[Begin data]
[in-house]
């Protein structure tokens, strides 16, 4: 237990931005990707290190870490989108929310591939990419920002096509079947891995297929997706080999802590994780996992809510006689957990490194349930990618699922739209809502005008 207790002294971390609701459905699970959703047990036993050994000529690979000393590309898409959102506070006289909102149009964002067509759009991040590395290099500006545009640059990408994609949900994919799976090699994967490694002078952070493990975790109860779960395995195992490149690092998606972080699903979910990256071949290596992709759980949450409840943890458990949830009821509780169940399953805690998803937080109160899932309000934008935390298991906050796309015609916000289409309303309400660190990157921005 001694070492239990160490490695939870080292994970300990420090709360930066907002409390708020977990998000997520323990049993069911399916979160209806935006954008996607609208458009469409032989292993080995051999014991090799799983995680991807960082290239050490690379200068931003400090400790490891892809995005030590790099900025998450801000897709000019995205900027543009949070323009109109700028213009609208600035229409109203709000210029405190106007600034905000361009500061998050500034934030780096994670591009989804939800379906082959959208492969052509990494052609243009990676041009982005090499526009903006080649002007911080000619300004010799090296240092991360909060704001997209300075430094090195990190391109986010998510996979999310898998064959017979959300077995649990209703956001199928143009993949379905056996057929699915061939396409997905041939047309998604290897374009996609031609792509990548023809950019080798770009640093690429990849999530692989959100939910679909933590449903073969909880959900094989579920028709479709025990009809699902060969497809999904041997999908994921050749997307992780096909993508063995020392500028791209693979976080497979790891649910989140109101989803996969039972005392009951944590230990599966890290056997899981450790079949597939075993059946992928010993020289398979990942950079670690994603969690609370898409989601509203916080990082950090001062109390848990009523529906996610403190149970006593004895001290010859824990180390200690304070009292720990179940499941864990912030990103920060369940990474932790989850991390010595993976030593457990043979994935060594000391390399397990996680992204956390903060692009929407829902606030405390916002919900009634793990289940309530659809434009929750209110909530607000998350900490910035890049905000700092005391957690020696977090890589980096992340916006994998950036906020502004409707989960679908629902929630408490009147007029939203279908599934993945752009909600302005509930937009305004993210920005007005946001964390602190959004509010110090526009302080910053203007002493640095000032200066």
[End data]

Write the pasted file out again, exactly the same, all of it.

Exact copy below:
[in-house]
């Protein structure tokens, strides 16, 4: 237990931005990707290190870490989108929310591939990419920002096509079947891995297929997706080999802590994780996992809510006689957990490194349930990618699922739209809502005008 207790002294971390609701459905699970959703047990036993050994000529690979000393590309898409959102506070006289909102149009964002067509759009991040590395290099500006545009640059990408994609949900994919799976090699994967490694002078952070493990975790109860779960395995195992490149690092998606972080699903979910990256071949290596992709759980949450409840943890458990949830009821509780169940399953805690998803937080109160899932309000934008935390298991906050796309015609916000289409309303309400660190990157921005 001694070492239990160490490695939870080292994970300990420090709360930066907002409390708020977990998000997520323990049993069911399916979160209806935006954008996607609208458009469409032989292993080995051999014991090799799983995680991807960082290239050490690379200068931003400090400790490891892809995005030590790099900025998450801000897709000019995205900027543009949070323009109109700028213009609208600035229409109203709000210029405190106007600034905000361009500061998050500034934030780096994670591009989804939800379906082959959208492969052509990494052609243009990676041009982005090499526009903006080649002007911080000619300004010799090296240092991360909060704001997209300075430094090195990190391109986010998510996979999310898998064959017979959300077995649990209703956001199928143009993949379905056996057929699915061939396409997905041939047309998604290897374009996609031609792509990548023809950019080798770009640093690429990849999530692989959100939910679909933590449903073969909880959900094989579920028709479709025990009809699902060969497809999904041997999908994921050749997307992780096909993508063995020392500028791209693979976080497979790891649910989140109101989803996969039972005392009951944590230990599966890290056997899981450790079949597939075993059946992928010993020289398979990942950079670690994603969690609370898409989601509203916080990082950090001062109390848990009523529906996610403190149970006593004895001290010859824990180390200690304070009292720990179940499941864990912030990103920060369940990474932790989850991390010595993976030593457990043979994935060594000391390399397990996680992204956390903060692009929407829902606030405390916002919900009634793990289940309530659809434009929750209110909530607000998350900490910035890049905000700092005391957690020696977090890589980096992340916006994998950036906020502004409707989960679908629902929630408490009147007029939203279908599934993945752009909600302005509930937009305004993210920005007005946001964390602190959004509010110090526009302080910053203007002493640095000032200066």